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My Journey with Plan II/KIPP

What is Plan II/KIPP?

YouthLaunch collaborates closely with KIPP Austin Public Schools in efforts centered on strengthening peer mentoring programs and services. A key feature of this collaboration has been the Plan II/KIPP Partnership, whereby students from the Plan II Honors Program at The University of Texas at Austin serve as mentors and resources to younger students at KIPP Austin.

Susannah Morey was as a student in Grant Thomas' Plan II/KIPP (P2K) course her sophomore year of college (2012-2013), and mentored two students at KIPP Austin College Prep. She later restructured and revitalized a P2K spin-off mentoring program at another KIPP middle school, KIPP Academy of Arts and Letters (KAL), and coordinated the program from August 2013- December 2015. After graduating in Spring 2016 with degrees in Plan II Honors and Geology, Susannah joined our team at YouthLaunch, working as a “meta-coordinator” for the Plan II/KIPP Partnership, managing relationships between the course and the two spin-off P2K branches: the mentoring program at KAL and Plan Tutoring, a college admissions tutoring program at the KIPP high school, KIPP Austin Collegiate (KAC). Susannah will be pursuing a PhD in Geology at the University of Washington this fall.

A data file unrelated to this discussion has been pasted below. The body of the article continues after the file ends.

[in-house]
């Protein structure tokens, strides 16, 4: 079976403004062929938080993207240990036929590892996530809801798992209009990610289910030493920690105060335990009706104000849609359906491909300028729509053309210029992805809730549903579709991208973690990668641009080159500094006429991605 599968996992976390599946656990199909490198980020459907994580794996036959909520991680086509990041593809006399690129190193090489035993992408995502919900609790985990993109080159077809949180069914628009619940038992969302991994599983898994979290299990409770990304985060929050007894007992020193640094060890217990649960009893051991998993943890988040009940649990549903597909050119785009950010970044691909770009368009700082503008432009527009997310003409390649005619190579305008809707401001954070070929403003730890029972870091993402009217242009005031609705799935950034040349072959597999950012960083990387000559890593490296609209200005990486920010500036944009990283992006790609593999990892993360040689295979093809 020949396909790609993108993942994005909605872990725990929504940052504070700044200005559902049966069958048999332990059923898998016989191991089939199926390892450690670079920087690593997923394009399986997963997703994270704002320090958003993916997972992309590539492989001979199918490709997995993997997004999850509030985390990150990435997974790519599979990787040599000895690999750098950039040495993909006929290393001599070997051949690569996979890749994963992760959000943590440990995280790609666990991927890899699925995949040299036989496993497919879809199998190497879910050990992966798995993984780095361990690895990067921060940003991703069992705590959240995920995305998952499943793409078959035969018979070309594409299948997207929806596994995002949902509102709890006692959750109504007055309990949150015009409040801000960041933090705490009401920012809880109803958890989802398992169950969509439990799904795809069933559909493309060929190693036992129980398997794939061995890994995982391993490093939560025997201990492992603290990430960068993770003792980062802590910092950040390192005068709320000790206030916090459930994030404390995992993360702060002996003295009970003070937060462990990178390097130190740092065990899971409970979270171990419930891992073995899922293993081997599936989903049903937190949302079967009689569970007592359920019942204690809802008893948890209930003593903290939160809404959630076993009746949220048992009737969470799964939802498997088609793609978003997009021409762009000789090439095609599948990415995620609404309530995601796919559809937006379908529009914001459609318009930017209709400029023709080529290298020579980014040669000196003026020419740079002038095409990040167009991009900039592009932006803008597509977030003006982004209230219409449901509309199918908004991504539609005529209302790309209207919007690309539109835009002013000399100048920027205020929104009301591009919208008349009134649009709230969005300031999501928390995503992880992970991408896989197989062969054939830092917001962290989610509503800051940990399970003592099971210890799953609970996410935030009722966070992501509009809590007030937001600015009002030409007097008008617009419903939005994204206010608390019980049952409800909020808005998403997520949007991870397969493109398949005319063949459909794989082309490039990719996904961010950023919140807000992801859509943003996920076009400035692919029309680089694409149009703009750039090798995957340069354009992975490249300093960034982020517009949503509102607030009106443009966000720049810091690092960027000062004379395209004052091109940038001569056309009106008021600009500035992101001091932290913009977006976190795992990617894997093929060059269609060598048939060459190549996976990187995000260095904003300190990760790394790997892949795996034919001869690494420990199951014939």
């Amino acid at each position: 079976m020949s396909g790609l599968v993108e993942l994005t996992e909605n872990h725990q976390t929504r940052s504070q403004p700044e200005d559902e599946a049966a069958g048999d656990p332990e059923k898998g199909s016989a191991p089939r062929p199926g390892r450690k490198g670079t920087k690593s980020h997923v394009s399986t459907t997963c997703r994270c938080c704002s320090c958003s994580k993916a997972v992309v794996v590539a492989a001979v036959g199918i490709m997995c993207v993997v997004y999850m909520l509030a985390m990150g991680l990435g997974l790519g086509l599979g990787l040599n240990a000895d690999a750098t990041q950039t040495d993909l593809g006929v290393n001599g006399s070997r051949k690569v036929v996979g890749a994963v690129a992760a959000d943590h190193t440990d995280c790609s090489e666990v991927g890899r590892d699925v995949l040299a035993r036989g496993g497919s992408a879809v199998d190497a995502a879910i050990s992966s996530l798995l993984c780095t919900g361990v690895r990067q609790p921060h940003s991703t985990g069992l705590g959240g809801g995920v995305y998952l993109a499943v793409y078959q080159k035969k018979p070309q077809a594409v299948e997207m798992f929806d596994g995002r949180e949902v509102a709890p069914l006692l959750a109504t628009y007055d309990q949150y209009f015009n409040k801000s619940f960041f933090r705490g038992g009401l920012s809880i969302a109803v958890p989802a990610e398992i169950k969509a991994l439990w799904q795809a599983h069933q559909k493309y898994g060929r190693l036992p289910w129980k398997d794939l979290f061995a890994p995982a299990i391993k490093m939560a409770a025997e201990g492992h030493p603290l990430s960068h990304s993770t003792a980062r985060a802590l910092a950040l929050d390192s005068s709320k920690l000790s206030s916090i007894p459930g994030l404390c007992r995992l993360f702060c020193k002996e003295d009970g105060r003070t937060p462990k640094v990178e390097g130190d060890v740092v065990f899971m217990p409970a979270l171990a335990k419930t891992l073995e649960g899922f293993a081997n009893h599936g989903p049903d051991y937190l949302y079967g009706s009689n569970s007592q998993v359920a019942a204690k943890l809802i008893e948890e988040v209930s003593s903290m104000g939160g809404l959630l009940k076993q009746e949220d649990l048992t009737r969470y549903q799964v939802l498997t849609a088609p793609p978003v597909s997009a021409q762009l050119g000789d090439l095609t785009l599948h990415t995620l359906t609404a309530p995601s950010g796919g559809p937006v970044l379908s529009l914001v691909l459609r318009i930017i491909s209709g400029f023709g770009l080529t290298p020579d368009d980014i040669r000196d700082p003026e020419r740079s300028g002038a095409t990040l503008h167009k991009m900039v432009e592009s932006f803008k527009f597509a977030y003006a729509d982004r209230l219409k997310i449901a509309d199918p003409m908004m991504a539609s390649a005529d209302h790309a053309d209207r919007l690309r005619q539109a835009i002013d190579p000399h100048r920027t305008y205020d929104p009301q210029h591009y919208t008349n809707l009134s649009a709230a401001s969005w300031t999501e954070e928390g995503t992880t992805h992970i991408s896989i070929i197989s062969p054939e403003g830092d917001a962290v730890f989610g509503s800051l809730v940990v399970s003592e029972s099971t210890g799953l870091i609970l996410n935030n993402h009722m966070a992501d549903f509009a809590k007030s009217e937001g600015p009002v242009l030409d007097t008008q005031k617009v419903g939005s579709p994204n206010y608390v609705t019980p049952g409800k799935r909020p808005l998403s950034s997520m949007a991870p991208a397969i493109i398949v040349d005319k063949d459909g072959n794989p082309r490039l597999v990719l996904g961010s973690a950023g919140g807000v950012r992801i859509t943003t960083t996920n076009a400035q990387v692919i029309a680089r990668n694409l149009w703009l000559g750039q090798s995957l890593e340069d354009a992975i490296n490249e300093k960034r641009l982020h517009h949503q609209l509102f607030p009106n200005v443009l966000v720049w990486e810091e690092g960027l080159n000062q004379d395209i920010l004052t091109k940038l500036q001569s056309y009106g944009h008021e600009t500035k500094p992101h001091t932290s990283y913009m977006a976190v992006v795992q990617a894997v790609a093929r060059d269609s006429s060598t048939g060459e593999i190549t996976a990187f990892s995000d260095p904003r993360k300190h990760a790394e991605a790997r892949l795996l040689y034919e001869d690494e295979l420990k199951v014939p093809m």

My Journey with Plan II/KIPP: A Reflection by Susannah Morey

8 am always came too quickly. Although I'd have spent the last hour with one of my mentees, each time it felt like we were just getting to the good stuff. 8am would crash into us as the gym or courtyard around us filled with students. I'd give my mentee an awkward side hug and then wave as she blended into the throngs of khaki clad middle schoolers.